Laura Buchholz 2017-05-03 13:07:40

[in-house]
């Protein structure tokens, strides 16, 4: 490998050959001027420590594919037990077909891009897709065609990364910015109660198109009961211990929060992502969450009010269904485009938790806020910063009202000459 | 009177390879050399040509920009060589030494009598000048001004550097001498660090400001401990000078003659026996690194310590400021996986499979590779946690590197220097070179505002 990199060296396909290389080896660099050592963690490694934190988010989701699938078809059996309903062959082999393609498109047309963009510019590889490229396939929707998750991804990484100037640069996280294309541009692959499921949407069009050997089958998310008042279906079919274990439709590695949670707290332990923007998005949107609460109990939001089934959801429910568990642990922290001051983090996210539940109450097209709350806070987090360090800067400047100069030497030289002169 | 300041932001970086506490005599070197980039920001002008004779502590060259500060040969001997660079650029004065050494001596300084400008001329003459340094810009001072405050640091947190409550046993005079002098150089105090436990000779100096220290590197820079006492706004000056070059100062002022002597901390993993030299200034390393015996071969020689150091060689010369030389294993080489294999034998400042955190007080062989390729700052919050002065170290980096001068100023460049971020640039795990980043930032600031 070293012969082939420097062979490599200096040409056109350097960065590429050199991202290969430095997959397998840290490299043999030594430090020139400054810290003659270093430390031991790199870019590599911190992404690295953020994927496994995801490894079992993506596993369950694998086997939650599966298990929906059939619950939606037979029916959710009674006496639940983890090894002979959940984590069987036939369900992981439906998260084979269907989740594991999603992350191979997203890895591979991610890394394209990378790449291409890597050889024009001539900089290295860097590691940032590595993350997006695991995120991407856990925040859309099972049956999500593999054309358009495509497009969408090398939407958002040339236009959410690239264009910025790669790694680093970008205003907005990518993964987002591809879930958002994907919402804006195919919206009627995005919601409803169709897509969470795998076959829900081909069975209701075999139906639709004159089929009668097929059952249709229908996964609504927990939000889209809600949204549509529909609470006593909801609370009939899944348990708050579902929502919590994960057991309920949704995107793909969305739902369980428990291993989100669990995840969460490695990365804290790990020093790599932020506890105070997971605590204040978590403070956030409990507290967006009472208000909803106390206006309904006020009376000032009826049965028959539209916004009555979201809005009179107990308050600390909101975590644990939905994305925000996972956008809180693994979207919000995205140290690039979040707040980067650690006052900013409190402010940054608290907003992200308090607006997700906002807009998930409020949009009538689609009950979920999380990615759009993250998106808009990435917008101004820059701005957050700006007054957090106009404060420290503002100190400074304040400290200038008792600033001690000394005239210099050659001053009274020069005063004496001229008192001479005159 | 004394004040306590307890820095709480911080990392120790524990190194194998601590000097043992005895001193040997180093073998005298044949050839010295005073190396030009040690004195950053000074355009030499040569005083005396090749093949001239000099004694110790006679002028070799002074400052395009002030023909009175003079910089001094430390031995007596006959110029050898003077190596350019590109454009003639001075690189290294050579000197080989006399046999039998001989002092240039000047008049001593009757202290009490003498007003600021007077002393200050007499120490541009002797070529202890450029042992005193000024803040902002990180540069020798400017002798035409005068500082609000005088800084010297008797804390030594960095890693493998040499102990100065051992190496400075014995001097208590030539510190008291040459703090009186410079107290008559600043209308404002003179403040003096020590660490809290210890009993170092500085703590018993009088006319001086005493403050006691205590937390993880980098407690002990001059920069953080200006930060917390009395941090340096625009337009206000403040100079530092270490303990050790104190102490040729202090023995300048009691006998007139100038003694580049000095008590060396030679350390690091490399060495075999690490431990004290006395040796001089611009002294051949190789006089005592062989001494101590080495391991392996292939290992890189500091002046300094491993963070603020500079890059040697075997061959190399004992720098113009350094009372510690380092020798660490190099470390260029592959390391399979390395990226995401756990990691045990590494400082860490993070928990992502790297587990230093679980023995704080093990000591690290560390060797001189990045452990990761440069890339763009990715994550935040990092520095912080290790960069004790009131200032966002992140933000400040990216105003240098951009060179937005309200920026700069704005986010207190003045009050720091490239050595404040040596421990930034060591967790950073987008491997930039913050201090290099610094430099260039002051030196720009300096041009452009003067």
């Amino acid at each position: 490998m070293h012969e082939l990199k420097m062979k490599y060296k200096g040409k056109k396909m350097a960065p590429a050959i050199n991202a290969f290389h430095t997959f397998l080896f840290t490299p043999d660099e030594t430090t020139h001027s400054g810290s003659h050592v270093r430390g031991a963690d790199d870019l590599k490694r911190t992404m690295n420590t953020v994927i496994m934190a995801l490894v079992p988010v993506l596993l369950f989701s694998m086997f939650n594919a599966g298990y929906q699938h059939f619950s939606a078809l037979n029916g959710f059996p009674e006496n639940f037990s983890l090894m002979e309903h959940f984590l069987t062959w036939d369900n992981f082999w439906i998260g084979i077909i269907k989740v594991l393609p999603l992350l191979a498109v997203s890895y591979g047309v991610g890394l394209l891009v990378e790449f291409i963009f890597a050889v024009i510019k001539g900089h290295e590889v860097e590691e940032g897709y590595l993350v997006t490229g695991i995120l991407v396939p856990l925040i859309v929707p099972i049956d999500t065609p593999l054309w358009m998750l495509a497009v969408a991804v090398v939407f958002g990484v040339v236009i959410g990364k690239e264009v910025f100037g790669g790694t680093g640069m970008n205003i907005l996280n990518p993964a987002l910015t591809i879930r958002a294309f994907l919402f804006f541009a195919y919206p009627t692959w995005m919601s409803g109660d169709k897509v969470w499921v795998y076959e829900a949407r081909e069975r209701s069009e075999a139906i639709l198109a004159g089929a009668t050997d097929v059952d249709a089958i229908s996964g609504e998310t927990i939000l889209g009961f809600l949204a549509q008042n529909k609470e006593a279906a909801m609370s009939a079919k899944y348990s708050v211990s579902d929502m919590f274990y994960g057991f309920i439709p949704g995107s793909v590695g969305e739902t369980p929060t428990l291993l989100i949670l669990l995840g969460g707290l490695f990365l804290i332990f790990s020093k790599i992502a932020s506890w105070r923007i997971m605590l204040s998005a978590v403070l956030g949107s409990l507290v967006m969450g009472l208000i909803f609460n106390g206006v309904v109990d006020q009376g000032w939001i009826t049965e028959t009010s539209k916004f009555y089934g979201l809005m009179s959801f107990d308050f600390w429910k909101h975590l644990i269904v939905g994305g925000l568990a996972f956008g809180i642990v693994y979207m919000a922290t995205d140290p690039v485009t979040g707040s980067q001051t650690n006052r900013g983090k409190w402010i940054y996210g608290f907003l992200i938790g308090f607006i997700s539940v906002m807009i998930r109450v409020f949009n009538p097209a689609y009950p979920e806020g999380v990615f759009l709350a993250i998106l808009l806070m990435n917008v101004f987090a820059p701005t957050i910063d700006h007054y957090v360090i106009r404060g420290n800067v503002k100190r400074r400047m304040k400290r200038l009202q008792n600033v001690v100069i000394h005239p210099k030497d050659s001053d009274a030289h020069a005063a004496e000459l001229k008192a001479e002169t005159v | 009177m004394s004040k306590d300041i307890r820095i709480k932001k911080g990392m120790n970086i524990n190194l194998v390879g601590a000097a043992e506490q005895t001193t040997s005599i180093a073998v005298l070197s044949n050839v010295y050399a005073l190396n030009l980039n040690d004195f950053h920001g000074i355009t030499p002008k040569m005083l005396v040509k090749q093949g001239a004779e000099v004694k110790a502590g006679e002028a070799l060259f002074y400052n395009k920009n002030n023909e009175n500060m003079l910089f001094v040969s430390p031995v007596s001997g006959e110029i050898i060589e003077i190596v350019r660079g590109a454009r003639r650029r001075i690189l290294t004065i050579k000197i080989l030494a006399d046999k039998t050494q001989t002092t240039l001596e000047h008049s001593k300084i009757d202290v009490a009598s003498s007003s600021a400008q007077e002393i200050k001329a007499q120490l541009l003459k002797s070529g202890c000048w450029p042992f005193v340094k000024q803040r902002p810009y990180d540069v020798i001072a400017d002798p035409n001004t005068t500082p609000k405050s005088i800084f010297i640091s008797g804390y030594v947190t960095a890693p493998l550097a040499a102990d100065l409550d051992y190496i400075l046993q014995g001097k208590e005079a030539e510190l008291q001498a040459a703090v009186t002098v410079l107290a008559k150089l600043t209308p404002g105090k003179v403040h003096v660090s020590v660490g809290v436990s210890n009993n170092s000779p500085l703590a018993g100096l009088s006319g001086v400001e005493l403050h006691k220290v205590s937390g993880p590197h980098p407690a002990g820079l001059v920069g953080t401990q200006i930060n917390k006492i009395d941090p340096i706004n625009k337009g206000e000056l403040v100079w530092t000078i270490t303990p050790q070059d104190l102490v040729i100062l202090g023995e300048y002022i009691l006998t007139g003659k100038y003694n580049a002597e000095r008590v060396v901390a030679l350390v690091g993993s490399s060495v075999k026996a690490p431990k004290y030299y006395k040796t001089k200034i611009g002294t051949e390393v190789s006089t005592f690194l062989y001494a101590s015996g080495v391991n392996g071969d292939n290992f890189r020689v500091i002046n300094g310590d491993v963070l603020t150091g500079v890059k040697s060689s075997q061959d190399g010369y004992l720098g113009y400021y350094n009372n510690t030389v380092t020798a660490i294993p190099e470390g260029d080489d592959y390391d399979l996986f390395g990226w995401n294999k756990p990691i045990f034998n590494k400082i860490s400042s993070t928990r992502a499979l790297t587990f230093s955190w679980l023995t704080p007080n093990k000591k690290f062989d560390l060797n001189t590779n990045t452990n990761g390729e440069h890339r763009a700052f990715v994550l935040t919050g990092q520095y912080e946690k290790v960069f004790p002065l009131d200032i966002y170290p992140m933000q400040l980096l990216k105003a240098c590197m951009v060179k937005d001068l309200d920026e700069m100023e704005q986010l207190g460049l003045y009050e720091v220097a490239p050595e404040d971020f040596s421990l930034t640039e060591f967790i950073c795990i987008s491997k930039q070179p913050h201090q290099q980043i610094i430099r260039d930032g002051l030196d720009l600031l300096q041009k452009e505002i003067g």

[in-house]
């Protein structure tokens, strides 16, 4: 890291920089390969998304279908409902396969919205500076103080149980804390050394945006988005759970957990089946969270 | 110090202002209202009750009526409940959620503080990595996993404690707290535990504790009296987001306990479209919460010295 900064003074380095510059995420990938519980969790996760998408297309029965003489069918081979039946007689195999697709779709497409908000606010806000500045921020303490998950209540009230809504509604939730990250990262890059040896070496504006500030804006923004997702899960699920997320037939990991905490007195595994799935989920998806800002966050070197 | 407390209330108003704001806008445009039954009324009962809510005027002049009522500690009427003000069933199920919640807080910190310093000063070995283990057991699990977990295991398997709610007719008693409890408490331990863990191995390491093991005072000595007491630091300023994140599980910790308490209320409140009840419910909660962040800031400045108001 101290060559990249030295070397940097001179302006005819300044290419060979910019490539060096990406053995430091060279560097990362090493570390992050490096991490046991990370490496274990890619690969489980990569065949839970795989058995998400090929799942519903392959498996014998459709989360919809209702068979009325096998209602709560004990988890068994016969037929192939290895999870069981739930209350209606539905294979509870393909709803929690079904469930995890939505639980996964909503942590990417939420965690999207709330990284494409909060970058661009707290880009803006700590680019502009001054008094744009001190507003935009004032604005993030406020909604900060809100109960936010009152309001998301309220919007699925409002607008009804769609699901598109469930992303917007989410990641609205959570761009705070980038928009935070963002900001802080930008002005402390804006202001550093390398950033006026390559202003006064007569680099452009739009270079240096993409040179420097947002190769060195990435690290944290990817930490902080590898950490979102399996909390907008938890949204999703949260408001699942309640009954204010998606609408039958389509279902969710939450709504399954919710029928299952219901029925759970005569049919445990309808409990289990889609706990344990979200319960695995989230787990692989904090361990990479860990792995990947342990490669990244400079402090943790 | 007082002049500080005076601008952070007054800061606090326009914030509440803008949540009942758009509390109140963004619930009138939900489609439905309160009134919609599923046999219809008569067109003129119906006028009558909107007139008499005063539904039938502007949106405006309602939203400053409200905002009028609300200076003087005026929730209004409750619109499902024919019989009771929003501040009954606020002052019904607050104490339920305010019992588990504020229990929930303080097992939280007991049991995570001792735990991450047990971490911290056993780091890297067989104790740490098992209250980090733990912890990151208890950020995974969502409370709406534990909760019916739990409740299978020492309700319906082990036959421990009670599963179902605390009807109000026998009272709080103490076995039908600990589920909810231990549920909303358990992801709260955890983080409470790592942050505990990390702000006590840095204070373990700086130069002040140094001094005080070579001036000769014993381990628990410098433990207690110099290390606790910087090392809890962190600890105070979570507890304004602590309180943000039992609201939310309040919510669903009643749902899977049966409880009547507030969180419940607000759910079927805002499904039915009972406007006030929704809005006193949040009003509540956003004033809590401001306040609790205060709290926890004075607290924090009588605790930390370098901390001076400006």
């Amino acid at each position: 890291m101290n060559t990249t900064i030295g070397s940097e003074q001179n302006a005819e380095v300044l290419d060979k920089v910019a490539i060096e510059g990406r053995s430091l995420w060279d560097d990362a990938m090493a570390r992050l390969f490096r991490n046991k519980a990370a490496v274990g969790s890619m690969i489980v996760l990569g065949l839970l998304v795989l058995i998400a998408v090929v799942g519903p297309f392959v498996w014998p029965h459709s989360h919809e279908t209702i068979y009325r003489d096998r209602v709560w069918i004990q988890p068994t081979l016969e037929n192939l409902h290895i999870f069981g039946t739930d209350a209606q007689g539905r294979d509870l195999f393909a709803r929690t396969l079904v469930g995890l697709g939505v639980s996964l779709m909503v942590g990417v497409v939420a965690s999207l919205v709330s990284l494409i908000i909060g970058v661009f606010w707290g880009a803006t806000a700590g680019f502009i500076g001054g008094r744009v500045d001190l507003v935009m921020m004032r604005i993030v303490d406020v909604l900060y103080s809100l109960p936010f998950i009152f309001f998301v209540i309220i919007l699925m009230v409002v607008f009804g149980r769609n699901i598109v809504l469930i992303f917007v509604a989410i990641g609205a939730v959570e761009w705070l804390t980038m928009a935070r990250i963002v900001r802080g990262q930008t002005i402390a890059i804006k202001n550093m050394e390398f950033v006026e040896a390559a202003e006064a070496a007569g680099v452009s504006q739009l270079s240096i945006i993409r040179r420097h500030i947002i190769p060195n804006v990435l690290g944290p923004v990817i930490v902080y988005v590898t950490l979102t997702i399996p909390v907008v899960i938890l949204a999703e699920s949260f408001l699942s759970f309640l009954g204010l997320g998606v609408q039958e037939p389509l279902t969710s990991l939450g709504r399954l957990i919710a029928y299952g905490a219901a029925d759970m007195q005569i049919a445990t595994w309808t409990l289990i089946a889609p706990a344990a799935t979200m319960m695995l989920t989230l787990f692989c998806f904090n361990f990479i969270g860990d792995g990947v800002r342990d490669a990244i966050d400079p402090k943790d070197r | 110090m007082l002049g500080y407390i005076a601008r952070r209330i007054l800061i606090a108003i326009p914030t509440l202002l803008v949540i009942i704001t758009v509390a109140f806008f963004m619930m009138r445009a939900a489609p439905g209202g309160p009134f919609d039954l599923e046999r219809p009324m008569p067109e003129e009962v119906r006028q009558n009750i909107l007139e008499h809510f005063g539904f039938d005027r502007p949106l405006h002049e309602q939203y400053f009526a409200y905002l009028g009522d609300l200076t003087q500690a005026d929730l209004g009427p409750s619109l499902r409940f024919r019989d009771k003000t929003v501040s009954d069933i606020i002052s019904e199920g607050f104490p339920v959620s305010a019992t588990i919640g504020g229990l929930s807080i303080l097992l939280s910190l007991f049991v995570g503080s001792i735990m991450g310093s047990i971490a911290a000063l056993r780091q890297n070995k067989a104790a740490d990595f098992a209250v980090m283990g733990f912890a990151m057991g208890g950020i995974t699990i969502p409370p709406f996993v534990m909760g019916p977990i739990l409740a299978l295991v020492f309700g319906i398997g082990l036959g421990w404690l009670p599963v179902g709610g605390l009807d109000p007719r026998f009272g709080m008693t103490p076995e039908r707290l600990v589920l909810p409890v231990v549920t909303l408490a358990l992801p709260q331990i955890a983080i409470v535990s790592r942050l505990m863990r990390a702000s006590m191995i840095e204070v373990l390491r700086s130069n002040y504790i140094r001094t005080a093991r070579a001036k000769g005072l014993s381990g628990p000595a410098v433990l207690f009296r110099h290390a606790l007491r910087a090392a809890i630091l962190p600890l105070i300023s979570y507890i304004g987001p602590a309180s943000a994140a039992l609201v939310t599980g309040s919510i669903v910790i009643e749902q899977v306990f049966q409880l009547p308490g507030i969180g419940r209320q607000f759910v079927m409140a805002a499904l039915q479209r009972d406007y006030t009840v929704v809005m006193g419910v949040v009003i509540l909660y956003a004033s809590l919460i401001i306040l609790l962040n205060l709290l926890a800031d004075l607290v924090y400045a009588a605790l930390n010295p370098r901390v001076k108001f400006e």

Okay. You’ve registered for ARCHIVES 2017 on July 23–29 in Portland at the Oregon Convention Center, marked the sessions you don’t want to miss, and sorted out lodging and travel. Now all you have to do is decide which artisanal donut shop to visit and whether to go to the Cheese Bar (http://www.cheese-bar.com) or the Whiskey Library (https://mwlpdx.com), right? Hold your custom, fixed-gear bike! What’s the only thing more “Portland” than food and drink? Books!!! Before you even arrive, get to know your host city through the words of these Oregon authors and characters. Nonfiction Oregon’s Promise: An Interpretive History by David Peterson del Mar This book is perfect if your knowledge of Oregon is based on Portlandia and the Oregon Trail game. Peterson del Mar covers enormous ground, deliberately taking on founding myths in an effort to describe the lives of Oregonians of all classes, races, and ethnicities. Covering the history of an entire state is too big a task for less than 300 pages, but the work is absolutely worth reading. The Portland Black Panthers: Empowering Albina and Remaking a City by Lucas N. N. Burke and Judson L. Jeffries In the nineteenth century, Oregon repeatedly passed laws excluding African Americans from the state, and Portland is one of the whitest cities in the country. This well-researched book examines the Black Panther party of Portland and the Albina neighborhood, where many black Portlanders lived, often due to housing discrimination. This book gives voice to an important but little known part of the city’s history. Portland in Three Centuries: The Place and the People by Carl Abbott A quick and easy read, Portland in Three Centuries focuses on the business and technological forces that shaped Portland, from an author who clearly loves the city. However, Abbott’s attempts to discuss Portland’s minority communities seem somewhat forced, so read this book alongside The Portland Black Panthers for a fuller picture of the city. Fugitives and Refugees: A Walk in Portland, Oregon by Chuck Palahniuk When people say, “Keep Portland Weird,” this is the sort of weird they usually mean. This unofficial guidebook tells you where to see the knife from Alfred hitchcock’s Psycho and which hotels house which ghosts. It even explains the history of the Church of Elvis. The book could be summarized with a quote from that guy who glues things all over his car: “Portland makes up for its small size with its loud and obnoxious behavior.” Fiction The Lathe of Heaven by Ursula K. Le Guin This classic science fiction story features a man whose dreams change the world—just never quite as intended. Portland provides an important but unobtrusive backdrop to the story. And Mt. hood erupts! The Jump-Off Creek by Molly Gloss A beautiful and sparsely written novel. At its center is Lydia Sanderson, a woman starting a homestead alone in the Blue Mountains in northeast Oregon in 1895. The few characters reveal themselves slowly, with ample silences and short dialogue set in a harsh environment and economy. Sometimes a Great Notion by Ken Kesey Kesey’s 1964 novel may not be for everyone. In fact, it can take a couple reads before the plot becomes clear, let alone for true appreciation to develop. Nonetheless, this piece remains an important Northwest work, worth reading even for the descriptions of rain. The Lone Ranger and Tonto Fistfight in Heaven and The Absolutely True Diary of a Part Time Indian by Sherman Alexie If you haven’t already read these two books, then it’s time! Although set mostly on the Spokane Indian Reservation in Washington, Alexie’s books are required reading for understanding the Pacific Northwest. Not enough? There’s plenty more! Check out these lists for more great books about portland and oregon. 150 Oregon Books for the Oregon Sesquicentennial: http://www.oregon.gov/OSL/docs/booklist.pdf Goodreads’ List of Books Set in Portland, Oregon: https:// www.goodreads.com/places/1614-portland-oregon?page=1 Required Reading: 40 Books Set in the Pacific Northwest: http://www.powells.com/post/required-reading/required-reading- 40-books-set-in-the-pacific-northwest Oregon Poetic voices: http://oregonpoeticvoices.org/poets/ 10 Portland Powerhouses Bringing the (Good) hurt to Publishing: https://litreactor.com/columns/14-portland- powerhouses-bringing-the-hurt-to-independent-publishin
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